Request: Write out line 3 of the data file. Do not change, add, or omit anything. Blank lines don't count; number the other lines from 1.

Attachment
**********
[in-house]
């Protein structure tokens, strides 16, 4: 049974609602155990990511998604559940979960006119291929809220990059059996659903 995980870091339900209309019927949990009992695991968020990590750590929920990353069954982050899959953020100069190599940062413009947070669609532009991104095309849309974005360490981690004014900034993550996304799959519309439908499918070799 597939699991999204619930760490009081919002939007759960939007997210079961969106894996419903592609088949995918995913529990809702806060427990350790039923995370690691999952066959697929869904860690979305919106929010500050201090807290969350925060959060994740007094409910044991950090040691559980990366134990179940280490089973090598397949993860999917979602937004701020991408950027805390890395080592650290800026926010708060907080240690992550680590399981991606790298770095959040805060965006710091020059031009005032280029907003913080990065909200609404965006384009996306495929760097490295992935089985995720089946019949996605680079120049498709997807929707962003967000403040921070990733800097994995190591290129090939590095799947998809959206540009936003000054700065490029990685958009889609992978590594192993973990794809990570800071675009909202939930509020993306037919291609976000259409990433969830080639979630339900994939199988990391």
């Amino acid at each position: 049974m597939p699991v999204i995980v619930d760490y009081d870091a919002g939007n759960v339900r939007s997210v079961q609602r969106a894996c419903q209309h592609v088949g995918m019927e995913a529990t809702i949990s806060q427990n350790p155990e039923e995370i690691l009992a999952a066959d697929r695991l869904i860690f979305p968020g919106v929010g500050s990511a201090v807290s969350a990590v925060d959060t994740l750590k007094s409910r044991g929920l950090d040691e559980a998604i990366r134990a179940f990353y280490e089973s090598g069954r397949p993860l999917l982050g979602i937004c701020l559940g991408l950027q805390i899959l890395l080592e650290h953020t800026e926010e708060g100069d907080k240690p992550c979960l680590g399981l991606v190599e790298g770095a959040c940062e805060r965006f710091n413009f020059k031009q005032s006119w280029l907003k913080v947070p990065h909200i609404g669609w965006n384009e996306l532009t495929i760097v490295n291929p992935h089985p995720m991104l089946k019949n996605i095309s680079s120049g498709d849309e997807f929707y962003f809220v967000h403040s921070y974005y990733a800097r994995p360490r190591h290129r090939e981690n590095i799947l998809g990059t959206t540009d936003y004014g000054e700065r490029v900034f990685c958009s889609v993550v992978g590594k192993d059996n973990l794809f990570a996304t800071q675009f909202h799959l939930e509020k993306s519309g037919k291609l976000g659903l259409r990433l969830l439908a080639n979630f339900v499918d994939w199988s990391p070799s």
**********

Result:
């Amino acid at each position: 049974m597939p699991v999204i995980v619930d760490y009081d870091a919002g939007n759960v339900r939007s997210v079961q609602r969106a894996c419903q209309h592609v088949g995918m019927e995913a529990t809702i949990s806060q427990n350790p155990e039923e995370i690691l009992a999952a066959d697929r695991l869904i860690f979305p968020g919106v929010g500050s990511a201090v807290s969350a990590v925060d959060t994740l750590k007094s409910r044991g929920l950090d040691e559980a998604i990366r134990a179940f990353y280490e089973s090598g069954r397949p993860l999917l982050g979602i937004c701020l559940g991408l950027q805390i899959l890395l080592e650290h953020t800026e926010e708060g100069d907080k240690p992550c979960l680590g399981l991606v190599e790298g770095a959040c940062e805060r965006f710091n413009f020059k031009q005032s006119w280029l907003k913080v947070p990065h909200i609404g669609w965006n384009e996306l532009t495929i760097v490295n291929p992935h089985p995720m991104l089946k019949n996605i095309s680079s120049g498709d849309e997807f929707y962003f809220v967000h403040s921070y974005y990733a800097r994995p360490r190591h290129r090939e981690n590095i799947l998809g990059t959206t540009d936003y004014g000054e700065r490029v900034f990685c958009s889609v993550v992978g590594k192993d059996n973990l794809f990570a996304t800071q675009f909202h799959l939930e509020k993306s519309g037919k291609l976000g659903l259409r990433l969830l439908a080639n979630f339900v499918d994939w199988s990391p070799s």